Kung Hei Fat Choy

The Chinese Spring Festival is a public holiday in Mauritius. Depending on the lunar calendar, it is celebrated either at the end of January or at the beginning of February. Red lanterns and decorations like painted paper umbrellas, dragons, lions and printed Chinese characters on gold and red waxy paper sway in all commercial centres and in some supermarkets. On the day of the celebration, the lion dance is performed in the capital city by cultural groups. Local Chinese delicacies are on the stalls a week or two earlier: the famous wax cake which is made with sticky rice, large bags of colourful prawn crisps and crab snacks which is made with grain flour. These are offered to friends and relatives on the day of the celebration and kids receive Hong Bao, a red envelope containing money. The red colour is believed to bring luck and the deafening firecrackers that roar in the evening dispel the evil.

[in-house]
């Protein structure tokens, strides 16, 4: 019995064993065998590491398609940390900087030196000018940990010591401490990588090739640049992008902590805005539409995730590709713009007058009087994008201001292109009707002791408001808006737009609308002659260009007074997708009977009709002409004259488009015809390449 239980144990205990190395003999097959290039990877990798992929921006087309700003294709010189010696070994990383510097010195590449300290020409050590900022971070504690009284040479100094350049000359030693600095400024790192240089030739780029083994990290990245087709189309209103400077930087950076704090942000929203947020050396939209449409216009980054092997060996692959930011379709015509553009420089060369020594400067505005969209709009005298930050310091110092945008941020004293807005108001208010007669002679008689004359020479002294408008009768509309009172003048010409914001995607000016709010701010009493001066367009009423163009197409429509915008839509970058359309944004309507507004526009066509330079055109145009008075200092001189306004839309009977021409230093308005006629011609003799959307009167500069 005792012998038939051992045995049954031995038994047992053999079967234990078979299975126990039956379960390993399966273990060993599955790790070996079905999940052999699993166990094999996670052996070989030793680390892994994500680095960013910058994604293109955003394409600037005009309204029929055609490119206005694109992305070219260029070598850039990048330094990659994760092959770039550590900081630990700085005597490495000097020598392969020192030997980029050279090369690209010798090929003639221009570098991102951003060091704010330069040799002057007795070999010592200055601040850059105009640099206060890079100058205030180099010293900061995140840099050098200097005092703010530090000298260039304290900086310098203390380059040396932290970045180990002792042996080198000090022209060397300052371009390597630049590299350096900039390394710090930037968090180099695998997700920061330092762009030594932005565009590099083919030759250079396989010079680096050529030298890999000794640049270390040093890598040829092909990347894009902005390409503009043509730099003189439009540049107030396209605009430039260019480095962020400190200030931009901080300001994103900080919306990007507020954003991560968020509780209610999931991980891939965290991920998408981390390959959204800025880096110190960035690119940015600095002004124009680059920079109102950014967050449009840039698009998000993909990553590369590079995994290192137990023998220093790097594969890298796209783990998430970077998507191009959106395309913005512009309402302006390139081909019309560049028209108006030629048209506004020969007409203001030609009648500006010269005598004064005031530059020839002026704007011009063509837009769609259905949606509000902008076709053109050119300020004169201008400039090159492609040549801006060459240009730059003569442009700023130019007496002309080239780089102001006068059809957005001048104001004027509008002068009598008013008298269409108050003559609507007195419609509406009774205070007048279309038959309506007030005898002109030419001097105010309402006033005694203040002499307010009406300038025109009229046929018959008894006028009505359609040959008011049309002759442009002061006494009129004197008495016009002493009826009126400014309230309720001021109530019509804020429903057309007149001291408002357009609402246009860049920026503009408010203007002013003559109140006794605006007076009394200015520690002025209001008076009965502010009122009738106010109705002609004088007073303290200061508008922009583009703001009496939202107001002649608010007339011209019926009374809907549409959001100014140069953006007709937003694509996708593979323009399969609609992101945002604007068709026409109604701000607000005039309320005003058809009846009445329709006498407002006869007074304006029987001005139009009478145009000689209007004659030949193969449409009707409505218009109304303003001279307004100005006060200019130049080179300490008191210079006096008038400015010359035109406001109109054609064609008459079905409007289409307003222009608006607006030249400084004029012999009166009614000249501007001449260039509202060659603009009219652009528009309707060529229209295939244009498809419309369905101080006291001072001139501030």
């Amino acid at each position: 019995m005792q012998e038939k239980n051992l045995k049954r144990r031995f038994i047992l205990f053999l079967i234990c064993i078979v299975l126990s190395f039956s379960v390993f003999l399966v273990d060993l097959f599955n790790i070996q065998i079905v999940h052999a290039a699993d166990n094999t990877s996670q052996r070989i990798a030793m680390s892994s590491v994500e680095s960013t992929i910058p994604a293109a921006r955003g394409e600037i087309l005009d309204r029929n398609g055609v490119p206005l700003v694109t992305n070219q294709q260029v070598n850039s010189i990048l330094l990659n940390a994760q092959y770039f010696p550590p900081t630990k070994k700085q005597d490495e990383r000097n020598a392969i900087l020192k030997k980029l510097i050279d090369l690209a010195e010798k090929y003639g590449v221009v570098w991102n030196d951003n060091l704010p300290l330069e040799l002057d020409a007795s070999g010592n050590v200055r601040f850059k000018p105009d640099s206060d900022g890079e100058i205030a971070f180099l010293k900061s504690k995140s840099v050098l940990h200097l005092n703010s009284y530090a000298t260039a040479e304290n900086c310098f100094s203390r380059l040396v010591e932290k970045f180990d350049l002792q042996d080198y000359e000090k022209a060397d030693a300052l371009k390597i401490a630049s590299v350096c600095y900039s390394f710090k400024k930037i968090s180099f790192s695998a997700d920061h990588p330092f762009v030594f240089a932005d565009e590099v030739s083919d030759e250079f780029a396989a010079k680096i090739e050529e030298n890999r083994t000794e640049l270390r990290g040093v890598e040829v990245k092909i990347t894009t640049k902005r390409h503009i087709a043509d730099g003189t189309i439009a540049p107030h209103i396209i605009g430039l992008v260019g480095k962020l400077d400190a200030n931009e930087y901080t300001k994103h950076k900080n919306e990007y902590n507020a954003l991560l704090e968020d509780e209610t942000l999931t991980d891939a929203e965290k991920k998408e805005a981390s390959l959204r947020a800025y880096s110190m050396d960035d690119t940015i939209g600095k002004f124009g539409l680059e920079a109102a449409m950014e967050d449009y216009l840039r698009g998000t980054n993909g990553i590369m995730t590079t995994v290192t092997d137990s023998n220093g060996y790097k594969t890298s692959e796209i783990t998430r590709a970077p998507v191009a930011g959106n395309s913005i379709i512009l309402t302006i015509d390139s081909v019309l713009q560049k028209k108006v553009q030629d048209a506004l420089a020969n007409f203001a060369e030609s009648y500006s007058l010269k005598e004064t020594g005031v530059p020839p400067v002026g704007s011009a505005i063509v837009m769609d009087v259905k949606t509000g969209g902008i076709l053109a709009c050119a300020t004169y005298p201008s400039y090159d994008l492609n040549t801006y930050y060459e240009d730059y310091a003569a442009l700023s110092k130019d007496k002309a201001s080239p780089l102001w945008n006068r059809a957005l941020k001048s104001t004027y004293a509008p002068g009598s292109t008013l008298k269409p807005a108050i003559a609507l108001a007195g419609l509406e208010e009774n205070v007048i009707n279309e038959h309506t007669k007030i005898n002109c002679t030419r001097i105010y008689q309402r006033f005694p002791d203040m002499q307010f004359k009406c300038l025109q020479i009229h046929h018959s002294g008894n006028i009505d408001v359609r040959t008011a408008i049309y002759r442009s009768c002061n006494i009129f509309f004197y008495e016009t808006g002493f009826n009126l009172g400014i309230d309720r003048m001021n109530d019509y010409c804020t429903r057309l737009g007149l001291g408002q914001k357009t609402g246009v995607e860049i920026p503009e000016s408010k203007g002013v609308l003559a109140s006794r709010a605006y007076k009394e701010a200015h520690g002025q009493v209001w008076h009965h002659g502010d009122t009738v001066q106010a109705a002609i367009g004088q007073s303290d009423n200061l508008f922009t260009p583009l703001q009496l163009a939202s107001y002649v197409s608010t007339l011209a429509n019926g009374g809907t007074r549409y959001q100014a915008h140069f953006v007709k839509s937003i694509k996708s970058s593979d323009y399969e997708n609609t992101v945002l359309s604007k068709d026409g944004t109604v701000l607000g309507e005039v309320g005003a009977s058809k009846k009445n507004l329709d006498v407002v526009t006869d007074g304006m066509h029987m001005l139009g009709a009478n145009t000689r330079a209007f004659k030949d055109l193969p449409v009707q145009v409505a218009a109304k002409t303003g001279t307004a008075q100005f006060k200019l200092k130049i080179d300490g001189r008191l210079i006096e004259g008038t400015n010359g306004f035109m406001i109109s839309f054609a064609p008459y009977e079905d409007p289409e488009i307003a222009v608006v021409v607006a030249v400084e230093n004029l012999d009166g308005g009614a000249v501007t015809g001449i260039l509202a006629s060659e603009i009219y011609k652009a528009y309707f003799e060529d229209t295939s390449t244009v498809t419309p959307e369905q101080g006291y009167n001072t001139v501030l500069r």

Local Chinese Food

Fried noodles, fried rice and steamed boulettes (fish/meat/vegetable balls) are the most common Chinese food in Mauritius. They can be eaten in most restaurants and ‘snacks’ across the island all year round. Other specialities like chop-suey, sweet and sour chicken, fish cooked with black beans and Pekin duck can be ordered in typical Chinese restaurants.

Snacks are usually referred to local eateries and they are generally not fancy. The place is often not spacious and filled with the noise of pots and pans and loud conversations Tables are covered with checked or flowery plastic table cloth and prices are affordable. A real immersion experience!

By A-V Tayer

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